We all want to see constant improvement, but what do you do when customer satisfaction flat lines?
The dreaded customer satisfaction (CSAT) plateau. It happens to every organization. After beginning our customer experience program, we enjoyed watching the satisfaction metric rise. And rise it did. I couldn’t wait to see the quarterly results to see how much we had improved. And then it happened. Customer satisfaction levels plateaued, and not just for one quarter.
Ah, there must be something wrong with the analysis.
Ran it twice; it appears to be right.
Plateaus are beautiful in nature and illicit “oohs” and “aahs” from those who view them. In contrast, plateaus viewed in customer satisfaction bar charts conjure up silence or at best a deep “hmmm” from disappointed executives.
We looked for reasons, explanations, and universal truths – anything that might explain why our progress leveled off. What made our plateau particularly distressing was that we were sharing customer feedback and insights throughout the organization. A virtual plethora of improvement projects were complete or in progress. And we finished our first customer journey map and complemented it with a future, desired customer journey map. Our internal effort was at an all-time high, but the metrics told a different story.
I turned to numerous sources to research potential reasons for plateauing – and how to get the momentum moving in the right direction again. While there was a lot of information available about how to set up a new CX program and get executive sponsorship, there were few places to turn to for content about real-life, day-to-day issues that CX leaders encounter.
Now back to the plateau. What did we do? And what did we learn about busting through a customer satisfaction plateau?
- Go back to the data. We took a detailed look at the data, segmenting it in new ways to get a clearer picture of what was under the top number. We learned that, in some segments, satisfaction was indeed plateauing. However, we also found that satisfaction was rising in two very important customer segments for our business. We continued looking at the details to understand why those satisfaction metrics were higher, and how that journey differed from the other segments.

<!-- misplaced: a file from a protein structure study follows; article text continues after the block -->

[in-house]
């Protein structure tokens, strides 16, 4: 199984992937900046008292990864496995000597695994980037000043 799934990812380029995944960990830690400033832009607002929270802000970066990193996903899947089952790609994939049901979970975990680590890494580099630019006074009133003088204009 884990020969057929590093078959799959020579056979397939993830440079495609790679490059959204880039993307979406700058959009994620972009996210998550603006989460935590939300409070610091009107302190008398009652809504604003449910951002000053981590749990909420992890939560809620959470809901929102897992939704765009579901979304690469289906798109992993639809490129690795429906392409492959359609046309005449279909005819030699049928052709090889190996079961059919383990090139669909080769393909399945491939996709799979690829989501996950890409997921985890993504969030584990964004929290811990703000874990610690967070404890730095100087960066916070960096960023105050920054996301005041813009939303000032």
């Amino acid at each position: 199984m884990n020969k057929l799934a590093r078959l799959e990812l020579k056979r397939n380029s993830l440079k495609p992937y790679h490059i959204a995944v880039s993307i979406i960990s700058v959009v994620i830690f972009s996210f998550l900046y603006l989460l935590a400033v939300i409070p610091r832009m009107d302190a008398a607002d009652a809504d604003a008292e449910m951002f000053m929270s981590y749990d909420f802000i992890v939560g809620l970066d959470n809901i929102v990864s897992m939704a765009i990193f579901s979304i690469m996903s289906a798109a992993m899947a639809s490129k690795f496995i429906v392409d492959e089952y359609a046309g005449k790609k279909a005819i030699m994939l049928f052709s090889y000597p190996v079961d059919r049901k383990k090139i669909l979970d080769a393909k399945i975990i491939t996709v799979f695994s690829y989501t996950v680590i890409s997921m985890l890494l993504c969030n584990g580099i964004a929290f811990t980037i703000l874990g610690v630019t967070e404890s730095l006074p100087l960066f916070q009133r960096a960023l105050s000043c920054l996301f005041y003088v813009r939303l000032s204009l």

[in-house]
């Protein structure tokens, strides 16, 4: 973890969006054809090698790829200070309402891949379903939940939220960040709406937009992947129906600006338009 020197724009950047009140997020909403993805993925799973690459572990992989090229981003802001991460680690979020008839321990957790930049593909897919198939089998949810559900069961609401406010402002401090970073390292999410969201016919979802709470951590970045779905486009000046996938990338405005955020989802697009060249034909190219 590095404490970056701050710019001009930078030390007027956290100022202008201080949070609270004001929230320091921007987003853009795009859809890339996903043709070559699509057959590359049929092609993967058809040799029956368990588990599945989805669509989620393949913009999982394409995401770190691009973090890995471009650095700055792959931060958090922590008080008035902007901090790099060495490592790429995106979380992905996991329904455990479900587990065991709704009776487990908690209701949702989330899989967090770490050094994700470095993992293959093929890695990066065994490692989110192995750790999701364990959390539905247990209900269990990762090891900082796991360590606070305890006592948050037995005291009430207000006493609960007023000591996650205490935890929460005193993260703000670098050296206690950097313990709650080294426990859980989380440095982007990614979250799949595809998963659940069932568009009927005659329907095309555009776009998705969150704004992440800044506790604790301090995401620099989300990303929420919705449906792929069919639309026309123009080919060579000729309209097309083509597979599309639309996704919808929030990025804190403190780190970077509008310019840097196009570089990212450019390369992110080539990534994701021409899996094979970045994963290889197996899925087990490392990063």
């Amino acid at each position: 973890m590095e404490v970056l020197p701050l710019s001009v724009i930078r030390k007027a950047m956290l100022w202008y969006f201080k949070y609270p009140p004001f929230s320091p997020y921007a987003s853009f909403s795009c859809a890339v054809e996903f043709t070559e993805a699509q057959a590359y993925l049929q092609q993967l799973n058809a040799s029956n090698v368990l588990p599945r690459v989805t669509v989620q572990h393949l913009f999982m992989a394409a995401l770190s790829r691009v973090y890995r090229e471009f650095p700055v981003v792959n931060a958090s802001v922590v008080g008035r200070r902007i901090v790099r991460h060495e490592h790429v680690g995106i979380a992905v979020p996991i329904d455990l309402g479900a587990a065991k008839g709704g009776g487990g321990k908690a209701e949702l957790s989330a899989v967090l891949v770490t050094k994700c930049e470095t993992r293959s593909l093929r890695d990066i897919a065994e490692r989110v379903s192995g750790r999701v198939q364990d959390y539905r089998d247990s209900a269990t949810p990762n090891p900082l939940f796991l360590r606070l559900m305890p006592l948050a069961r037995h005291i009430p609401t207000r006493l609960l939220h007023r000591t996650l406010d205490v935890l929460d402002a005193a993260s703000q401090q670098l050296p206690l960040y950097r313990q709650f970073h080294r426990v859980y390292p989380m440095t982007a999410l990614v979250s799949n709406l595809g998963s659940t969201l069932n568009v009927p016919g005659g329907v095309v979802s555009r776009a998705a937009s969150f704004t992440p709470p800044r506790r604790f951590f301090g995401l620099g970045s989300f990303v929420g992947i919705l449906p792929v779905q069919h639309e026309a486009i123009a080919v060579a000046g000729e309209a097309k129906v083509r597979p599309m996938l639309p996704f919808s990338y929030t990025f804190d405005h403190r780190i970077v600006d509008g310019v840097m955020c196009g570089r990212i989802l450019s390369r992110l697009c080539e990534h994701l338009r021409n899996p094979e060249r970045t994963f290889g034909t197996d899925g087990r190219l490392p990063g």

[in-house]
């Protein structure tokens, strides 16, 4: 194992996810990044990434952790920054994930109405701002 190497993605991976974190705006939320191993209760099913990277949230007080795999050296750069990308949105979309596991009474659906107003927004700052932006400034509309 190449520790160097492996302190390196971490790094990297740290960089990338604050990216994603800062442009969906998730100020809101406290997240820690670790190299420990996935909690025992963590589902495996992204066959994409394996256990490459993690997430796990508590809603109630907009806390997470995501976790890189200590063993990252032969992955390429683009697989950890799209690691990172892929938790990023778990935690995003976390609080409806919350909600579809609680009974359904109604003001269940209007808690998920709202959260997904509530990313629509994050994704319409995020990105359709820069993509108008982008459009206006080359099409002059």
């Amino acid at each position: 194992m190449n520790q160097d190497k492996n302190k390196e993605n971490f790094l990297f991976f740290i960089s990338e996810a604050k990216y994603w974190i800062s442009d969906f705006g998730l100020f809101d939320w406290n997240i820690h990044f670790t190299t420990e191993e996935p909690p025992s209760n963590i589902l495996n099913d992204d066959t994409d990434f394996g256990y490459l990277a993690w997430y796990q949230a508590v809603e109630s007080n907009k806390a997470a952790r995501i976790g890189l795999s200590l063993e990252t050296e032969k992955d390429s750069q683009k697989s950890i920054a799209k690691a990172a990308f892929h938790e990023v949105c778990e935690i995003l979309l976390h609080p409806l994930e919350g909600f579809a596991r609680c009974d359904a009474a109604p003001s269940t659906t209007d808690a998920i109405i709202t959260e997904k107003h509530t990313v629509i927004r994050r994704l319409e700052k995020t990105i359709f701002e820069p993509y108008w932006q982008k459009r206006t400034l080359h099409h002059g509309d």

- Project alignment. Next, our team took a look at recently completed projects and those in progress. We classified each by its “Level of Impact to Customer Satisfaction” and “Length of Time for Impact to the Customer Experience.” What we found is that most of the projects we’d recently completed were important to our customers, yet, wouldn’t substantially impact customer satisfaction for more than 12 months. For example, we were re-designing an onboarding program that would affect only new customers, so, while we were improving the experience, the survey data wouldn’t reflect that until those customers had the chance to go through the new and improved process. In response, we plotted all current projects on a grid and initiated some we knew would have a shorter term impact. By maintaining a balanced portfolio of projects, we could create more consistency in improving the customer experience.